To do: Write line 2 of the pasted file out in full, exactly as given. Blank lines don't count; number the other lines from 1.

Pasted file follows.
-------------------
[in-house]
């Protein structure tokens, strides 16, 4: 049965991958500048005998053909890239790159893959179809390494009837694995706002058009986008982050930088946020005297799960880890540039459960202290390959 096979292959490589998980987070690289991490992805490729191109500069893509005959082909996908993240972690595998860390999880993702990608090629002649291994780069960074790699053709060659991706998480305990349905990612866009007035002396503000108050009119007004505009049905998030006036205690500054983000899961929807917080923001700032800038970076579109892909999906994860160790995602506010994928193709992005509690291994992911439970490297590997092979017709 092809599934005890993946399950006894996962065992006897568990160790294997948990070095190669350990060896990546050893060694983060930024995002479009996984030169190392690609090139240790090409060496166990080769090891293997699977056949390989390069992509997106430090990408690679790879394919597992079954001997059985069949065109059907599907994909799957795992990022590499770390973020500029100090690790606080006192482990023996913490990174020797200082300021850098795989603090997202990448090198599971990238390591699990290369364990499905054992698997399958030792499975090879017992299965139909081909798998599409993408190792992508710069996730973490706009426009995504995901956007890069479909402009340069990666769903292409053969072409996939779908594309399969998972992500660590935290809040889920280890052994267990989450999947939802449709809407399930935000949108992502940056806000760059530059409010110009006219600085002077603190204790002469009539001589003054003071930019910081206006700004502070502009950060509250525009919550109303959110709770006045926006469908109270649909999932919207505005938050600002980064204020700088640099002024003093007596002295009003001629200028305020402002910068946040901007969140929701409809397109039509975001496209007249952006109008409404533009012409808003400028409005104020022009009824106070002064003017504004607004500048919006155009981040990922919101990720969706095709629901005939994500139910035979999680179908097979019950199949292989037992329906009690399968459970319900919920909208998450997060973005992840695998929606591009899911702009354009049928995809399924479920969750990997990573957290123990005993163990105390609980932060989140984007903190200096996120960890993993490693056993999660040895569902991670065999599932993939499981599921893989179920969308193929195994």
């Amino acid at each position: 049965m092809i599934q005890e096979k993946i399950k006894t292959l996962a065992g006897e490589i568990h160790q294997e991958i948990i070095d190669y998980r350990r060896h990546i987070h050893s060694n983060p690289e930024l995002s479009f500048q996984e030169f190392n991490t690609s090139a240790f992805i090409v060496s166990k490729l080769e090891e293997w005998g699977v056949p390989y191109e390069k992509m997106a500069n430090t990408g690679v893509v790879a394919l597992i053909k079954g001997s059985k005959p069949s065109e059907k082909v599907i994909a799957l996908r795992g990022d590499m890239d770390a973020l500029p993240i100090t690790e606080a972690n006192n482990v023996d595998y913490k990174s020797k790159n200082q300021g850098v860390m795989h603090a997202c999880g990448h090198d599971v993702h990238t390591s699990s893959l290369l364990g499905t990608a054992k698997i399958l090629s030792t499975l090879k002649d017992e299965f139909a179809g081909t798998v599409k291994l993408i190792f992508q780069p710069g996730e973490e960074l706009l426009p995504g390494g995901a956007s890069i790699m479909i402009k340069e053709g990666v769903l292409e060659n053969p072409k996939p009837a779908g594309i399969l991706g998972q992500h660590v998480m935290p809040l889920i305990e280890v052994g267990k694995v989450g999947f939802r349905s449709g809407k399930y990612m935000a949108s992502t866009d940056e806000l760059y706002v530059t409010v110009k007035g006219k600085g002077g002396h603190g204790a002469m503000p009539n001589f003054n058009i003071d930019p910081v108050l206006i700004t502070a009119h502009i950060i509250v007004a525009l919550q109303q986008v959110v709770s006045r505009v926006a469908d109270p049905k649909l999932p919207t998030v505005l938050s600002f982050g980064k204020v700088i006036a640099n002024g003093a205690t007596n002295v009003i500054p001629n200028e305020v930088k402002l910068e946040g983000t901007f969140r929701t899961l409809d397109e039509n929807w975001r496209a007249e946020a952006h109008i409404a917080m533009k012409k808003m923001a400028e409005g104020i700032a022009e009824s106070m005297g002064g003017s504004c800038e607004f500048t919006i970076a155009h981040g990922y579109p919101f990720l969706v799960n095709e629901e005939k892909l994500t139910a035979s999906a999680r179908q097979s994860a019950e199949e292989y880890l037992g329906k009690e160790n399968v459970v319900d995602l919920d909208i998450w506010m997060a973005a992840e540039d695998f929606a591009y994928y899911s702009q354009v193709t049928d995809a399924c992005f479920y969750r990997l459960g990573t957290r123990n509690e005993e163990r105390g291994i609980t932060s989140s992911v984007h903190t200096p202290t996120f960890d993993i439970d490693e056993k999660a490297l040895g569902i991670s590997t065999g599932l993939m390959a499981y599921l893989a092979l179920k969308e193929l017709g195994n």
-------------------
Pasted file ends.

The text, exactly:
């Protein structure tokens, strides 16, 4: 049965991958500048005998053909890239790159893959179809390494009837694995706002058009986008982050930088946020005297799960880890540039459960202290390959 096979292959490589998980987070690289991490992805490729191109500069893509005959082909996908993240972690595998860390999880993702990608090629002649291994780069960074790699053709060659991706998480305990349905990612866009007035002396503000108050009119007004505009049905998030006036205690500054983000899961929807917080923001700032800038970076579109892909999906994860160790995602506010994928193709992005509690291994992911439970490297590997092979017709 092809599934005890993946399950006894996962065992006897568990160790294997948990070095190669350990060896990546050893060694983060930024995002479009996984030169190392690609090139240790090409060496166990080769090891293997699977056949390989390069992509997106430090990408690679790879394919597992079954001997059985069949065109059907599907994909799957795992990022590499770390973020500029100090690790606080006192482990023996913490990174020797200082300021850098795989603090997202990448090198599971990238390591699990290369364990499905054992698997399958030792499975090879017992299965139909081909798998599409993408190792992508710069996730973490706009426009995504995901956007890069479909402009340069990666769903292409053969072409996939779908594309399969998972992500660590935290809040889920280890052994267990989450999947939802449709809407399930935000949108992502940056806000760059530059409010110009006219600085002077603190204790002469009539001589003054003071930019910081206006700004502070502009950060509250525009919550109303959110709770006045926006469908109270649909999932919207505005938050600002980064204020700088640099002024003093007596002295009003001629200028305020402002910068946040901007969140929701409809397109039509975001496209007249952006109008409404533009012409808003400028409005104020022009009824106070002064003017504004607004500048919006155009981040990922919101990720969706095709629901005939994500139910035979999680179908097979019950199949292989037992329906009690399968459970319900919920909208998450997060973005992840695998929606591009899911702009354009049928995809399924479920969750990997990573957290123990005993163990105390609980932060989140984007903190200096996120960890993993490693056993999660040895569902991670065999599932993939499981599921893989179920969308193929195994």